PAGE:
- The US Dollar slides lower as trade tensions start to bite the economy
- The British Pound holds steady ahead of a volatile session after the PM announces her departure date (June 7th)
- NYMEX WTI crude plunges below $60 a barrel after heavy selling pressure
The Brexit saga claims another bounty after the UK Prime Minister announced her departure. The GBP is currently searching for a new direction after dropping to its lowest level in four months. Economic data has taken a back seat, and we expect uncertainty over the Brexit process to continue to influence the currency. At this point, all options, including a no-deal exit, are on the table.
The US Dollar Index is navigating in negative territory for the second successive session after latest data revealed lower than expected factory orders for April. New orders for manufactured durable goods declined 2.1%, the second drop in the last three months. Shipments recorded a decrease of 1.6%.
The ongoing China-US trade stalemate is pushing the market to rethink the looming prospects of a global economic slowdown. Oil reacted first. NYMEX WTI came under heavy selling pressure and losing nearly 6.65% yesterday over similar concerns and is dragging commodity-linked currencies lower. The currency market is expected to see “play it safe” flows today ahead of the long weekend.
The sterling is choppy, trading around the 1.27 handle as the market tries to re-assess the implication of a not-so-surprising announcement from 10 Downing Street. PM May is expected to step down on June 7th. June 7th is also National Donut Day, which isn't overly funny or ironic in and of itself. The baked delight, however, does resemble the number of people who are surprised that this happened.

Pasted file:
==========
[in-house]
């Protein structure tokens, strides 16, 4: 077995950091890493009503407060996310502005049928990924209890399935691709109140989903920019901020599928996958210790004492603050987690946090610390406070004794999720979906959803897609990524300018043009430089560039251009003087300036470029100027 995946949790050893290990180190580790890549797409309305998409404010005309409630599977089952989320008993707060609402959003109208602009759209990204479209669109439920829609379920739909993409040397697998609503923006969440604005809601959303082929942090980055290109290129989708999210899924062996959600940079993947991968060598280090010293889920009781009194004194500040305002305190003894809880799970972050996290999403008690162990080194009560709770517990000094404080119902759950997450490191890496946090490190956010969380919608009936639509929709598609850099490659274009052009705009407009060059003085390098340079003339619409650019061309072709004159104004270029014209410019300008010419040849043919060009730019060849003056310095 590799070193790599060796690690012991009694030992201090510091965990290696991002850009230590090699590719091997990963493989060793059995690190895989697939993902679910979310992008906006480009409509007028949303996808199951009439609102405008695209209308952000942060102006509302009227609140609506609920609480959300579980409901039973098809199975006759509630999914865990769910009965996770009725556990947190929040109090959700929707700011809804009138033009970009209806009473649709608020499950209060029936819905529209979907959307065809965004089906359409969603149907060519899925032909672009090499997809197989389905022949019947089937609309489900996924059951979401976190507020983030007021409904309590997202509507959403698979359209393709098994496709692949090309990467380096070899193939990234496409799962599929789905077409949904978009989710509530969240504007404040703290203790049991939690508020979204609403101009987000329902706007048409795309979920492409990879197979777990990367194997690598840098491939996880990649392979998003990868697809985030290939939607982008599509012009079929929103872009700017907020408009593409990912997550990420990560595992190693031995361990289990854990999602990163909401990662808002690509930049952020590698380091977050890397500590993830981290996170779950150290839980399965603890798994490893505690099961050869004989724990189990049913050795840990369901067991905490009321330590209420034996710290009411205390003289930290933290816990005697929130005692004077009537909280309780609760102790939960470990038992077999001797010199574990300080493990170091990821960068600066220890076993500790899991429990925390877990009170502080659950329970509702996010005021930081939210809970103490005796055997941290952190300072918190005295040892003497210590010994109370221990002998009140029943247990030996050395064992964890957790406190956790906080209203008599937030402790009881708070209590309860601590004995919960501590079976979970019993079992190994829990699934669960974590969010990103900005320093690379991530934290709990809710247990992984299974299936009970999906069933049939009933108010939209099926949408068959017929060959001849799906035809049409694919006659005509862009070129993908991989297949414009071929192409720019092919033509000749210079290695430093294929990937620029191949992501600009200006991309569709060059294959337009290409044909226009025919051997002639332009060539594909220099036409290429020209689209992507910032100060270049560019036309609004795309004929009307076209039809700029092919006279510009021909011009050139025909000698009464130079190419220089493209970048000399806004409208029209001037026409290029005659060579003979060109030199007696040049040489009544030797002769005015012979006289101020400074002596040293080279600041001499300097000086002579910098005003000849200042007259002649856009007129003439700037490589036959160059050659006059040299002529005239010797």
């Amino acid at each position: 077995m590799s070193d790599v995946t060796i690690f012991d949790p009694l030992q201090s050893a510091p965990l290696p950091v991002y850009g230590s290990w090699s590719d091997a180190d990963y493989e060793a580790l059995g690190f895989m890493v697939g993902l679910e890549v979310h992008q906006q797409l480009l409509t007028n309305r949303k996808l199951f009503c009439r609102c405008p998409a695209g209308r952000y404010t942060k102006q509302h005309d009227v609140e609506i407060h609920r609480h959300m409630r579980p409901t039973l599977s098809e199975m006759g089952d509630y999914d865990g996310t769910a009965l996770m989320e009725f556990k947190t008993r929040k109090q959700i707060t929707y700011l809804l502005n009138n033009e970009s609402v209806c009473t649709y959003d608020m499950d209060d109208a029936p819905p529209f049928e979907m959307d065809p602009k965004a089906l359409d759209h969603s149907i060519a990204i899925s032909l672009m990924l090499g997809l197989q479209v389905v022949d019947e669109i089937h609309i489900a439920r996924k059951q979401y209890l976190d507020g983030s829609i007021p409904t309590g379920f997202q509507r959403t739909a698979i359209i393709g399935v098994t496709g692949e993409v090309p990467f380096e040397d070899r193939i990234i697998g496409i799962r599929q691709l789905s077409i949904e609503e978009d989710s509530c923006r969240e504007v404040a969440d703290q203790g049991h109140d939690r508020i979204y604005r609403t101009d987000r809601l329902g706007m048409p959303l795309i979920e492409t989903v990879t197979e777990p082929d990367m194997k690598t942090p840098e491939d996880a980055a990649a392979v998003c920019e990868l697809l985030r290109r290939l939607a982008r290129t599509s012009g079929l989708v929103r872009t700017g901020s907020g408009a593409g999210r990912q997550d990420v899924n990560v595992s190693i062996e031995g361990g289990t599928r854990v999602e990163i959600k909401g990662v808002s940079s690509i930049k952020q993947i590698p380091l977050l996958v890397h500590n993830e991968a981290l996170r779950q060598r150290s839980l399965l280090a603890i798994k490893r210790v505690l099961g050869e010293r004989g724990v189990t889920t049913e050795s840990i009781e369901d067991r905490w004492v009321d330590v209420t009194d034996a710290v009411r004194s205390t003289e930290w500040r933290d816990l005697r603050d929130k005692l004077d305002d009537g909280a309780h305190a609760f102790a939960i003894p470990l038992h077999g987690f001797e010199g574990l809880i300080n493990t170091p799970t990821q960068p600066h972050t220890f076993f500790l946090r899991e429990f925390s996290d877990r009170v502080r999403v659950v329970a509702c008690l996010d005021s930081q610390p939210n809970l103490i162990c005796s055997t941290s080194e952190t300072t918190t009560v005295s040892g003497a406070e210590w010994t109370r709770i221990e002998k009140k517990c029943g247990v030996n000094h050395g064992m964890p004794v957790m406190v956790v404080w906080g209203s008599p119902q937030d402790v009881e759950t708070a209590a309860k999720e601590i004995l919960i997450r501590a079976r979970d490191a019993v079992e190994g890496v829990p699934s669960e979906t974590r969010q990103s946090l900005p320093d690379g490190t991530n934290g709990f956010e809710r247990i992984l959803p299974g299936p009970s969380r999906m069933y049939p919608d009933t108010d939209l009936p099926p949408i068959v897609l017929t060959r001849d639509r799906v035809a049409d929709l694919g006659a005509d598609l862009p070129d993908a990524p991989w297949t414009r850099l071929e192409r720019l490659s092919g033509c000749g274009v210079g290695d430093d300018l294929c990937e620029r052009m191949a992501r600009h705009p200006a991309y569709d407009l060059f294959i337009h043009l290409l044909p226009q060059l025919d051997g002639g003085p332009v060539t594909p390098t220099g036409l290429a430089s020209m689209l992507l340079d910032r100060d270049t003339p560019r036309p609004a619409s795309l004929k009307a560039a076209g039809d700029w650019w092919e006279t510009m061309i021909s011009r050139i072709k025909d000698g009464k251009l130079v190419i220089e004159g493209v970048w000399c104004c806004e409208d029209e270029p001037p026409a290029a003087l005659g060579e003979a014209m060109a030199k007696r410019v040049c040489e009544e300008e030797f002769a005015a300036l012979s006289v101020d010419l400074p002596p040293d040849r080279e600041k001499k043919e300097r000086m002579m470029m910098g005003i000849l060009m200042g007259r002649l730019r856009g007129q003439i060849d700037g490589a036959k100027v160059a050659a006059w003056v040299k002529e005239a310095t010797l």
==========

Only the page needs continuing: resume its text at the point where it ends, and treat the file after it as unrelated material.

Her latest proposals to the Withdrawal Plan were heavily criticised from all quarters. The market is expected to remain highly volatile over more political uncertainty and as we draw closer to a no-deal exit. Meanwhile, businesses and the Pound are bearing the burden of this political mess. Retail sales for May fell at its fastest pace since October 2017 according to the latest CBI survey. Businesses, as expected, are putting investment plans on hold until the Brexit uncertainty ends.
The EUR/USD made a significant technical turnaround after touching its lowest 2019 level yesterday. The shared currency is now clinging to recent gains, trading around the 1.12 handle. The bounce was mostly on the back of weak US PMI data and lower US Treasury yields. In the absence of macro-economic data, we expect the ongoing EU election to keep investors cautious.
USD/CAD is trading within the proverbial Goldilocks zone with the recent move largely dictated by sliding oil prices. WTI is holding steady near a 9-week low, after seeing significant selling pressure yesterday. Lower PMI and durable goods orders are expected to limit any downside movement and hence keep the pair inside the 1.34-1.35 trading range.
The Australian dollar rose above the 0.69 marker yesterday relative to the greenback. It may be on the advice of our APAC analysis desk yesterday, however, it is good news for the region, which has endured a difficult week.
USD/JPY seems to take a rest after dropping to its lowest level in a week. The global risk-off sentiment is still prevailing, with no positive announcement from either China or the US. Meanwhile, the Japanese All Industries Activity Index came in softer than market consensus, dropping by 0.4%. This reading follows yesterday’s poor PMI, which fell into contraction territory. The pair will be trading with a cautious bias with attention now shifting to US-Japan trade relations.
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"May vows to hold nerve after Brexit talks hit impasse"by Tiocfaidh ár lá 1916 is licensed under CC BY-ND 2.0